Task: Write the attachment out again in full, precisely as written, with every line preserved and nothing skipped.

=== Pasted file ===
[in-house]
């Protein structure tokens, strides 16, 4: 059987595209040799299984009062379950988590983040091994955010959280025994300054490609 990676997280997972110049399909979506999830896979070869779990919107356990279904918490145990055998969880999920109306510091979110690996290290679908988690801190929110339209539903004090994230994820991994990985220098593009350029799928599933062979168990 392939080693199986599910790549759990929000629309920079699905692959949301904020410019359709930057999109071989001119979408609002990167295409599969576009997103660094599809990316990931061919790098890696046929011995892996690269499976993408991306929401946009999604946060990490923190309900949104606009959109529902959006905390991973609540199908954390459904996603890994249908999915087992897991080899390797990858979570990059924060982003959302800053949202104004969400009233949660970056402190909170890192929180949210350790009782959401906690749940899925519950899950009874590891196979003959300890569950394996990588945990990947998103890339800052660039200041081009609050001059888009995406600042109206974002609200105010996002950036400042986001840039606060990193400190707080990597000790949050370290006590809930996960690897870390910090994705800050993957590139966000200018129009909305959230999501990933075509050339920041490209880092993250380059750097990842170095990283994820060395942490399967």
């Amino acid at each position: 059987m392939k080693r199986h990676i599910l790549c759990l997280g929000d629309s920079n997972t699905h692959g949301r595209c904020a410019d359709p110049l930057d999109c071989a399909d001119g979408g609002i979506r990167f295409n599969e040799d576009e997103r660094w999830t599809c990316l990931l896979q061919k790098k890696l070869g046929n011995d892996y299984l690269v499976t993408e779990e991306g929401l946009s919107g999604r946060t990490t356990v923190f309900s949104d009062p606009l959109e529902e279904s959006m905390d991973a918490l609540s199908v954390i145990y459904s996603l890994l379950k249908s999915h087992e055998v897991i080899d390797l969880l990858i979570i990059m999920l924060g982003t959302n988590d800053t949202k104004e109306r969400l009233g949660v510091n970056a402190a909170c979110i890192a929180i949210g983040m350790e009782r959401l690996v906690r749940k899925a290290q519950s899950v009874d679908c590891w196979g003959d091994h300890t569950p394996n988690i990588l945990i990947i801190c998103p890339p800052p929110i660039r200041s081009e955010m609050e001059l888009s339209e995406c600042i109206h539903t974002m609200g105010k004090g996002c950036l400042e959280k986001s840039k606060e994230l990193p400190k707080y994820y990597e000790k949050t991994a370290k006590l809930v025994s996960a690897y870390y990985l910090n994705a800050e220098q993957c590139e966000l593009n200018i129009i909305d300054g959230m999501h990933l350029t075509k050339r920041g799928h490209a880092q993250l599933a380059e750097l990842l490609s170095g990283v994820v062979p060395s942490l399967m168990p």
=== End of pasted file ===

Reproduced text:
[in-house]
């Protein structure tokens, strides 16, 4: 059987595209040799299984009062379950988590983040091994955010959280025994300054490609 990676997280997972110049399909979506999830896979070869779990919107356990279904918490145990055998969880999920109306510091979110690996290290679908988690801190929110339209539903004090994230994820991994990985220098593009350029799928599933062979168990 392939080693199986599910790549759990929000629309920079699905692959949301904020410019359709930057999109071989001119979408609002990167295409599969576009997103660094599809990316990931061919790098890696046929011995892996690269499976993408991306929401946009999604946060990490923190309900949104606009959109529902959006905390991973609540199908954390459904996603890994249908999915087992897991080899390797990858979570990059924060982003959302800053949202104004969400009233949660970056402190909170890192929180949210350790009782959401906690749940899925519950899950009874590891196979003959300890569950394996990588945990990947998103890339800052660039200041081009609050001059888009995406600042109206974002609200105010996002950036400042986001840039606060990193400190707080990597000790949050370290006590809930996960690897870390910090994705800050993957590139966000200018129009909305959230999501990933075509050339920041490209880092993250380059750097990842170095990283994820060395942490399967």
């Amino acid at each position: 059987m392939k080693r199986h990676i599910l790549c759990l997280g929000d629309s920079n997972t699905h692959g949301r595209c904020a410019d359709p110049l930057d999109c071989a399909d001119g979408g609002i979506r990167f295409n599969e040799d576009e997103r660094w999830t599809c990316l990931l896979q061919k790098k890696l070869g046929n011995d892996y299984l690269v499976t993408e779990e991306g929401l946009s919107g999604r946060t990490t356990v923190f309900s949104d009062p606009l959109e529902e279904s959006m905390d991973a918490l609540s199908v954390i145990y459904s996603l890994l379950k249908s999915h087992e055998v897991i080899d390797l969880l990858i979570i990059m999920l924060g982003t959302n988590d800053t949202k104004e109306r969400l009233g949660v510091n970056a402190a909170c979110i890192a929180i949210g983040m350790e009782r959401l690996v906690r749940k899925a290290q519950s899950v009874d679908c590891w196979g003959d091994h300890t569950p394996n988690i990588l945990i990947i801190c998103p890339p800052p929110i660039r200041s081009e955010m609050e001059l888009s339209e995406c600042i109206h539903t974002m609200g105010k004090g996002c950036l400042e959280k986001s840039k606060e994230l990193p400190k707080y994820y990597e000790k949050t991994a370290k006590l809930v025994s996960a690897y870390y990985l910090n994705a800050e220098q993957c590139e966000l593009n200018i129009i909305d300054g959230m999501h990933l350029t075509k050339r920041g799928h490209a880092q993250l599933a380059e750097l990842l490609s170095g990283v994820v062979p060395s942490l399967m168990p």